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    I don't remember who was the author that said this originally, but I'm sure you've stumbled upon this little jewel: make the Antagonist as detailed, if not more, as the Protagonist. This is especially true when it comes to my writing. I spend a huge amount of time and energy writing down each and every one of my characters and I take the time to develop them as much as I possibly can. But my villains? Or well, maybe villain is a far too strong word -- the less virtuous of my characters, those are my personal pride and joy. I am exceedingly proud of having them and work to polish them more than the protagonist because his motivations have to be stronger than the protagonist sometimes. It's not really about 'glorifying' it so much as realising that they have to be deep to be of significance to the story. It wouldn't matter if David had been an accurate slinger if he hadn't thrown down a giant-sized Goliath, right?

    You mentioned you imagine evil as "the most beautiful person that has ever lived" and it's funny you should phrase it like that -- that is Lucifer's original representation: God's most beautiful angel, Fallen out of envy and jealousy. But beautiful none the less.

    To me, evil has to be alluring. There has to be a certain element of glamour and I have to care about the antagonist as much as the protagonist -- otherwise, I just don't give a peanut that he loses, you know? Villains don't necessarily have to be evil overlords with chained dragons and a million minions either, just as the hero doesn't have to be the most virtuous of men to live. That's the beauty of writing; with some talent and a good idea, you can twist any concept into a much cooler one.

    I'll take sociopaths and psychopaths over 150% evil any day though, for what it's worth. xD
     
  3. Jetshroom
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    Jetshroom Active Member

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    Eveyone loves watching a psychopath.

    I don't think what you're talking about is necessarily always the case though. Certainly the antagonist needs to be intimidating, where the protagonist needs to be relatable, but in literature, that can be conveyed in more ways than just making them big and spikey.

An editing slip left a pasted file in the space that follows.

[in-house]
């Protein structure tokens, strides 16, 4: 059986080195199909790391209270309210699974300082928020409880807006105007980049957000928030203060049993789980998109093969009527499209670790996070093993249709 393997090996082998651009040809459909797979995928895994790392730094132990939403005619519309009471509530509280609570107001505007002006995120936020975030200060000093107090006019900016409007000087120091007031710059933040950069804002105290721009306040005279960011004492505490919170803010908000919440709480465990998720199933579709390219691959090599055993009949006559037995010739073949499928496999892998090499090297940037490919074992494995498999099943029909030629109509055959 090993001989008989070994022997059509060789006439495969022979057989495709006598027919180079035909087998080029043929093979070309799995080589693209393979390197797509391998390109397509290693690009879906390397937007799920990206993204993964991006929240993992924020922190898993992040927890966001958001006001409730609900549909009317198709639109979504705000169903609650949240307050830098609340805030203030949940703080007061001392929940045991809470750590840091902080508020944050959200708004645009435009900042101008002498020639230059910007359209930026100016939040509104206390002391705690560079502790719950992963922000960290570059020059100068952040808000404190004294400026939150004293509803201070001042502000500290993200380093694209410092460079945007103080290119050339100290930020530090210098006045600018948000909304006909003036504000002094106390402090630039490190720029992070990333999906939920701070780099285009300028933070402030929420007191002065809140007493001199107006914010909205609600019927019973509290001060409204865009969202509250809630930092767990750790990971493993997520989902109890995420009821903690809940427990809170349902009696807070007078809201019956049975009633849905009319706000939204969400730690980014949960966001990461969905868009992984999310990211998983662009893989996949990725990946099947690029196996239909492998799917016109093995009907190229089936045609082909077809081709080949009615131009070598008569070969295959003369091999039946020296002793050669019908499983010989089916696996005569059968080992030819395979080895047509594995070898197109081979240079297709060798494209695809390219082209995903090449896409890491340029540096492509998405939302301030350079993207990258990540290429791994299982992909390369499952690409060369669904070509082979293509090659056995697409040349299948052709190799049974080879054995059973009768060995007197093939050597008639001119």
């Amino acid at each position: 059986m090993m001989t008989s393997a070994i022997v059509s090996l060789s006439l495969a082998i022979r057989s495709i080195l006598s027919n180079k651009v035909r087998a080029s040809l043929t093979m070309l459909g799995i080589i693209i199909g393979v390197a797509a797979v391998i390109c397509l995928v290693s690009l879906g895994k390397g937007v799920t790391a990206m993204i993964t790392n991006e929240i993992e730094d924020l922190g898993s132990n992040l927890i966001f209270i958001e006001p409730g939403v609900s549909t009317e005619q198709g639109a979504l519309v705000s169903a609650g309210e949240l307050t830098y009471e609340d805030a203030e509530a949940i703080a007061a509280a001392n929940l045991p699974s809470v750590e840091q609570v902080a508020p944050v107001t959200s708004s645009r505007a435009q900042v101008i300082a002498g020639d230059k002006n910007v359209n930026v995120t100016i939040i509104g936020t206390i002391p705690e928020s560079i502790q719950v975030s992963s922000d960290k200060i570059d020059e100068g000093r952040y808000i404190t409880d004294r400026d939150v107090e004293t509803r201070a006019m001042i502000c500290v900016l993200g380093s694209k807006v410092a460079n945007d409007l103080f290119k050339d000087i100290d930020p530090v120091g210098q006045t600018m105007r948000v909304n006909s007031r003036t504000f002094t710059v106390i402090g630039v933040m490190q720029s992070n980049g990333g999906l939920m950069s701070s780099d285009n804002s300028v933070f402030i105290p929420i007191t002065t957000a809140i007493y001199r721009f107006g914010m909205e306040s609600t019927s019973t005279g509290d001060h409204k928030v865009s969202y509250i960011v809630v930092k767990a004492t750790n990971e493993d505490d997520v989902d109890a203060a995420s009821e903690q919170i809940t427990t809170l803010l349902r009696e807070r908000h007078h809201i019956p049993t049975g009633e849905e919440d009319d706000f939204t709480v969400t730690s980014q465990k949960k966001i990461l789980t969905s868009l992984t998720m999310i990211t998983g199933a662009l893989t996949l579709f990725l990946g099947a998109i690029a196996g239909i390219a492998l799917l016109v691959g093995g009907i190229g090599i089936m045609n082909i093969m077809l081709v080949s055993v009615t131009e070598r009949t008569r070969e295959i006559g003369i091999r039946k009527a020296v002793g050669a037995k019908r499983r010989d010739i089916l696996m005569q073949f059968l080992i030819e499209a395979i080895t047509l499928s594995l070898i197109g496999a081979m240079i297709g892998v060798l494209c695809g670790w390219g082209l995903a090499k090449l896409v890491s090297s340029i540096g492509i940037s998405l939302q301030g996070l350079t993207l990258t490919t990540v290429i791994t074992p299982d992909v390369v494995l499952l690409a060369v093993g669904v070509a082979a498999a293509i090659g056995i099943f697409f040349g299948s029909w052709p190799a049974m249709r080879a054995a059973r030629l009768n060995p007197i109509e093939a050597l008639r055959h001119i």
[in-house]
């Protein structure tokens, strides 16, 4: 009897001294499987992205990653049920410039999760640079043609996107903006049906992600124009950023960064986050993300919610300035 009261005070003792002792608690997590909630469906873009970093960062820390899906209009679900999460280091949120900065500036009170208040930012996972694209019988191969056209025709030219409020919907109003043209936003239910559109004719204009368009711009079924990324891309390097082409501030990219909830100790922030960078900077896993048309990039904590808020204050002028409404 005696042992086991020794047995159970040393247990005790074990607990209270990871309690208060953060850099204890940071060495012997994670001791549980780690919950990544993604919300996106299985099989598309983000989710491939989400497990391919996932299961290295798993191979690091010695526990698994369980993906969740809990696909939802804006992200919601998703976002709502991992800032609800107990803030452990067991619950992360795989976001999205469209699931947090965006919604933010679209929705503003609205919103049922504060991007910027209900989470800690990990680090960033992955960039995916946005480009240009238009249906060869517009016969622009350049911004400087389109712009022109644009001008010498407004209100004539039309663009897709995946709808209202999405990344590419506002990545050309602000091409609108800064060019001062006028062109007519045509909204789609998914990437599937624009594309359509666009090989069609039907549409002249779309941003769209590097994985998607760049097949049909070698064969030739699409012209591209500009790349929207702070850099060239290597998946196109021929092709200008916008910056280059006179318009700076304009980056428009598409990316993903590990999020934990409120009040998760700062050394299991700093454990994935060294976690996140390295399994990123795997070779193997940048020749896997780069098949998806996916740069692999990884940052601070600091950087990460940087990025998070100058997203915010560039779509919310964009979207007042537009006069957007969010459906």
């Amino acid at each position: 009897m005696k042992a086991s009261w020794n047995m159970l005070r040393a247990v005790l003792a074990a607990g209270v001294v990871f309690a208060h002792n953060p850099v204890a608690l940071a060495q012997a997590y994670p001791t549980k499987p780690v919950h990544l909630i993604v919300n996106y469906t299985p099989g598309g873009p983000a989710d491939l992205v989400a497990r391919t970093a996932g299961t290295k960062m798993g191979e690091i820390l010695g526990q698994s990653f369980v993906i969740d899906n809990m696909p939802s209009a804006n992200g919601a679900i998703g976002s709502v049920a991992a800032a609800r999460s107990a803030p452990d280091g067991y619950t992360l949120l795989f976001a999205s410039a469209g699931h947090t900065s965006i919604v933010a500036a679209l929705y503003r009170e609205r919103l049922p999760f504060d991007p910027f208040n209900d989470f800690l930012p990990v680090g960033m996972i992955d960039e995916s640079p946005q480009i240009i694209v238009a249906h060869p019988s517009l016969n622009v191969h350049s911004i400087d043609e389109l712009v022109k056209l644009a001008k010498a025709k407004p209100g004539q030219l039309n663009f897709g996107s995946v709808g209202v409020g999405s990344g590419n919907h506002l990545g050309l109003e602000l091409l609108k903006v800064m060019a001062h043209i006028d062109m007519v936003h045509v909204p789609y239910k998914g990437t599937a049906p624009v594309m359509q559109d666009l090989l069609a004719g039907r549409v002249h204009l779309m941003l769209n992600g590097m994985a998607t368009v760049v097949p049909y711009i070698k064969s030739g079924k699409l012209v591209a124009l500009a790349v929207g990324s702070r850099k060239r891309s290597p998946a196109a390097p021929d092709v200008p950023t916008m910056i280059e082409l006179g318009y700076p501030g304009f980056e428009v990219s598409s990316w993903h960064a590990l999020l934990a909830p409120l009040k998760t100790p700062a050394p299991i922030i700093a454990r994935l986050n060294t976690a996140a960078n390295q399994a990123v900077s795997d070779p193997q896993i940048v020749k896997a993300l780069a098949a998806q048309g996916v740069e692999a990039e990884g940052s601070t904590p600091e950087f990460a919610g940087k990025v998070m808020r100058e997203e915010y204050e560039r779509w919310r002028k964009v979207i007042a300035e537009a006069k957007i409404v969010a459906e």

In television and movies however, it's not so easy to portray the diabolical scheming going on behind the scenes. You have to make the villian look more imposing than the protagonist so that it doesn't look like the protagonist should be picking on someone their own size.
     
  4. digitig
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    digitig Contributing Member Contributor

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    I suspect there's a parallel to Tolstoy's observation that "Happy families are all alike; every unhappy family is unhappy in its own way." There are usually only so many ways to do the right thing, whereas there are countless ways to do the wrong thing. That gives the villains a lot more scope to be interesting (and why it helps a story if the hero is prevented from doing the right thing or has difficulty identifying the right thing).
     
  5. Metus
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    Metus Senior Member

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    The more I write, the more I find myself flat-out rejecting the big, evil, cackling antagonist. Antagonists aren't just evil, but they aren't powerful objects of desire. Something caused my antagonists to act the way they do- that is, flawed and corrupt, but possessive of emotion as well- and what that thing at the very least drives a sub-plot relating to the antagonist.
    I try to make my antagonists targets of pity as much as fear. At times, they even befriend or fall in love with the protagonist, but at the end of the day, their goals are contrary to the protagonist's. In the end, both parties always have to come to terms with that, either violently or tearfully.